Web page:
1887

On the Problem and Promise of Metaphor Use in Science and Science Communication

    Authors: Cynthia Taylor1,*, Bryan M. Dewsbury1
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    Affiliations: 1: Department of Biological Sciences, University of Rhode Island, Kingston, RI 02881
    AUTHOR AND ARTICLE INFORMATION AUTHOR AND ARTICLE INFORMATION
    • Received 25 November 2017 Accepted 11 December 2017 Published 30 March 2018
    • ©2018 Author(s). Published by the American Society for Microbiology.
    • [open-access] This is an Open Access article distributed under the terms of the Creative Commons Attribution-Noncommercial-NoDerivatives 4.0 International license (https://creativecommons.org/licenses/by-nc-nd/4.0/ and https://creativecommons.org/licenses/by-nc-nd/4.0/legalcode), which grants the public the nonexclusive right to copy, distribute, or display the published work.

    • *Corresponding author. Mailing address: Department of Biological Sciences, University of Rhode Island, Woodward Hall, Room 136, Kingston, RI 02881. Phone: 401-874-2123. Fax: 401-874-2202. E-mail: [email protected].
    Source: J. Microbiol. Biol. Educ. March 2018 vol. 19 no. 1 doi:10.1128/jmbe.v19i1.1538
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    Abstract:

    The language of science is largely metaphorical. Scientists rely on metaphor and analogy to make sense of scientific phenomena and communicate their findings to each other and to the public. Yet, despite their utility, metaphors can also constrain scientific reasoning, contribute to public misunderstandings, and, at times, inadvertently reinforce stereotypes and messages that undermine the goals of inclusive science. This paper 1) examines the generative potential of metaphors to the advancement of scientific knowledge and science communication, 2) highlights the ways in which outdated metaphors may limit scientific inquiry and contribute to public misunderstandings, and 3) critically analyzes the implications of cryptic social and political messages embedded in common metaphors in the life sciences.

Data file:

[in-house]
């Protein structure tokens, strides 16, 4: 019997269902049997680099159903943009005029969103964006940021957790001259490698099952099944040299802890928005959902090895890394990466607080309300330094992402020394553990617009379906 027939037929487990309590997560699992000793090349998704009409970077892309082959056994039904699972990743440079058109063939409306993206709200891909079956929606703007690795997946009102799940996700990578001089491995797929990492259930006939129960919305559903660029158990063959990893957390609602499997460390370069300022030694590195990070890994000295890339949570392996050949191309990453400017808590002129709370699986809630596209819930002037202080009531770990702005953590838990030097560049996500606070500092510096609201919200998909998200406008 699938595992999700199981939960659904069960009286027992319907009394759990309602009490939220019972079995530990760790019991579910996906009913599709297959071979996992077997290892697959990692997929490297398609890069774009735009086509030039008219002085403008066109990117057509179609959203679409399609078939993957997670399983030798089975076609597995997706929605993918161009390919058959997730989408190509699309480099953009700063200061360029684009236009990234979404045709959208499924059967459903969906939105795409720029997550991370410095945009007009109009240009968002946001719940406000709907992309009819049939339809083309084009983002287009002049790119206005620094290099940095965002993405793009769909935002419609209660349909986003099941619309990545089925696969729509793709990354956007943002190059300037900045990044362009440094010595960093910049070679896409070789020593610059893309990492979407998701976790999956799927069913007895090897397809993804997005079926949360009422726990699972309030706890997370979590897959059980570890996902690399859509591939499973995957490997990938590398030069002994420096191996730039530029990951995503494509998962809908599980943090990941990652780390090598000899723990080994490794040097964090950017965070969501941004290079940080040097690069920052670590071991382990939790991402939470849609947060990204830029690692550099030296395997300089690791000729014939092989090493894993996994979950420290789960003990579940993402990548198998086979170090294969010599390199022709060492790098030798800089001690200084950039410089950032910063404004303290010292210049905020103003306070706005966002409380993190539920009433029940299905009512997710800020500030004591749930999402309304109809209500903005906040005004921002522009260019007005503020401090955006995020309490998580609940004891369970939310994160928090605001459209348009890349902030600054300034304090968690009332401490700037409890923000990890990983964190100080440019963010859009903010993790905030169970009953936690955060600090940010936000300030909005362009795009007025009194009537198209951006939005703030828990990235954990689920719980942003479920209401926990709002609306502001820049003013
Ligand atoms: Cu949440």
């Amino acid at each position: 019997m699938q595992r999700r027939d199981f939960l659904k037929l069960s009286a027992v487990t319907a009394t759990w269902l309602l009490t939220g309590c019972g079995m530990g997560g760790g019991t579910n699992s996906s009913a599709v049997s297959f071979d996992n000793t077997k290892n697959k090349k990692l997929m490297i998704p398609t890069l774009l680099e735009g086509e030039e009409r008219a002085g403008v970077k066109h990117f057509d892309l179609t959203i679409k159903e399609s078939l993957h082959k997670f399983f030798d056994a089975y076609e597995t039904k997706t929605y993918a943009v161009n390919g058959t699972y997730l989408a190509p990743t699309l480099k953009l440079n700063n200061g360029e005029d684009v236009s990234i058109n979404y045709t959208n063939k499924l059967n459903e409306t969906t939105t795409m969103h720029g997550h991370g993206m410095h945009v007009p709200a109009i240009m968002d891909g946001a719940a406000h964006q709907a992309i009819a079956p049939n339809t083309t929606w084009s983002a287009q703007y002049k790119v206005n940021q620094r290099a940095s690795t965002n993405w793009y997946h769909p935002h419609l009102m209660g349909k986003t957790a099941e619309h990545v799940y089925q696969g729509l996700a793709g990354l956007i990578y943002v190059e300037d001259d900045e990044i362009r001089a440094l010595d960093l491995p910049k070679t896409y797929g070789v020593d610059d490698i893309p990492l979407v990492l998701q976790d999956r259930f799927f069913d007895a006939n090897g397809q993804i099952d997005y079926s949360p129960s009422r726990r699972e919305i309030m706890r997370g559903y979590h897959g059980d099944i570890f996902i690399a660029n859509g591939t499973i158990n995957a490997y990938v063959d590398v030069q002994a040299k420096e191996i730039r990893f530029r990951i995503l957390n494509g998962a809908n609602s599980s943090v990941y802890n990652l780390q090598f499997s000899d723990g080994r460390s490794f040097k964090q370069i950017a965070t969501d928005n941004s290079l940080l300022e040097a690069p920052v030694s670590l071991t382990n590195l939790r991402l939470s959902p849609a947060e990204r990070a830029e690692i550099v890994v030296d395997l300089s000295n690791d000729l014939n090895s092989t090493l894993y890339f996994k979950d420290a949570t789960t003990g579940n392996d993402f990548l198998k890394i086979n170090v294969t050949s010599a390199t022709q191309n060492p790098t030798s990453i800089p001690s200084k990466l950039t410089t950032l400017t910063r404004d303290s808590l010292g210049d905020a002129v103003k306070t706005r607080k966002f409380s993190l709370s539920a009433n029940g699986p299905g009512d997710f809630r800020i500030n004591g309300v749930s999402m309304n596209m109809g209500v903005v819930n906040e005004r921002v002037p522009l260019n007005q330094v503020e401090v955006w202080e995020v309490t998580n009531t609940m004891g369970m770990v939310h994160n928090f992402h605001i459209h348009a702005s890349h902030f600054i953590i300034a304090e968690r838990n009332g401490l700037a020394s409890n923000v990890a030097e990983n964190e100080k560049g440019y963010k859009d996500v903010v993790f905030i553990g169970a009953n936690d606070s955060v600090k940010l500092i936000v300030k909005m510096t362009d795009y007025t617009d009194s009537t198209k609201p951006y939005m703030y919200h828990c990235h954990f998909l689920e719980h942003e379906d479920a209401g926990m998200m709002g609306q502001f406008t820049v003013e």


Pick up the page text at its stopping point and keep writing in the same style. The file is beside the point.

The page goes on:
References & Citations

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/content/journal/jmbe/10.1128/jmbe.v19i1.1538
2018-03-30
2019-03-21

Abstract:

The language of science is largely metaphorical. Scientists rely on metaphor and analogy to make sense of scientific phenomena and communicate their findings to each other and to the public. Yet, despite their utility, metaphors can also constrain scientific reasoning, contribute to public misunderstandings, and, at times, inadvertently reinforce stereotypes and messages that undermine the goals of inclusive science. This paper 1) examines the generative potential of metaphors to the advancement of scientific knowledge and science communication, 2) highlights the ways in which outdated metaphors may limit scientific inquiry and contribute to public misunderstandings, and 3) critically analyzes the implications of cryptic social and political messages embedded in common metaphors in the life sciences.

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